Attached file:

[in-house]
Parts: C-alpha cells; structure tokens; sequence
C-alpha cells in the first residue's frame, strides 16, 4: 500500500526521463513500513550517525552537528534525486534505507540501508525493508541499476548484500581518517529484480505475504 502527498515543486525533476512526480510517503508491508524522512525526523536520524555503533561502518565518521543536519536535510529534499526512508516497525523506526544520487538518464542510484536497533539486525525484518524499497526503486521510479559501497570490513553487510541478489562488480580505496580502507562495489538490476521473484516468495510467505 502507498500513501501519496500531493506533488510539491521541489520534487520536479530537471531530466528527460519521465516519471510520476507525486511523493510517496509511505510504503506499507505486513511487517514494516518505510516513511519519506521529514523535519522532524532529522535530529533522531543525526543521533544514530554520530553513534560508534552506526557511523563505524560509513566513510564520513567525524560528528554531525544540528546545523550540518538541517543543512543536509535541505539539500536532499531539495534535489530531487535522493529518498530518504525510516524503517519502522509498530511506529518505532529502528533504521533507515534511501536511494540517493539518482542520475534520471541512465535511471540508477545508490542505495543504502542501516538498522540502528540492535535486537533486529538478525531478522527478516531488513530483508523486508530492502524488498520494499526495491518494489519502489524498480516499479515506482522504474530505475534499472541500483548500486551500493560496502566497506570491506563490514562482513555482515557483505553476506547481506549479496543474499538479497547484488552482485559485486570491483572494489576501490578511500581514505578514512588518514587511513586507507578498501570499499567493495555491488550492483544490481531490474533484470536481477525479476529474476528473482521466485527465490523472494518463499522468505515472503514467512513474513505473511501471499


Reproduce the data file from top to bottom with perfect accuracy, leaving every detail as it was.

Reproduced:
[in-house]
Parts: C-alpha cells; structure tokens; sequence
C-alpha cells in the first residue's frame, strides 16, 4: 500500500526521463513500513550517525552537528534525486534505507540501508525493508541499476548484500581518517529484480505475504 502527498515543486525533476512526480510517503508491508524522512525526523536520524555503533561502518565518521543536519536535510529534499526512508516497525523506526544520487538518464542510484536497533539486525525484518524499497526503486521510479559501497570490513553487510541478489562488480580505496580502507562495489538490476521473484516468495510467505 502507498500513501501519496500531493506533488510539491521541489520534487520536479530537471531530466528527460519521465516519471510520476507525486511523493510517496509511505510504503506499507505486513511487517514494516518505510516513511519519506521529514523535519522532524532529522535530529533522531543525526543521533544514530554520530553513534560508534552506526557511523563505524560509513566513510564520513567525524560528528554531525544540528546545523550540518538541517543543512543536509535541505539539500536532499531539495534535489530531487535522493529518498530518504525510516524503517519502522509498530511506529518505532529502528533504521533507515534511501536511494540517493539518482542520475534520471541512465535511471540508477545508490542505495543504502542501516538498522540502528540492535535486537533486529538478525531478522527478516531488513530483508523486508530492502524488498520494499526495491518494489519502489524498480516499479515506482522504474530505475534499472541500483548500486551500493560496502566497506570491506563490514562482513555482515557483505553476506547481506549479496543474499538479497547484488552482485559485486570491483572494489576501490578511500581514505578514512588518514587511513586507507578498501570499499567493495555491488550492483544490481531490474533484470536481477525479476529474476528473482521466485527465490523472494518463499522468505515472503514467512513474513505473511501471499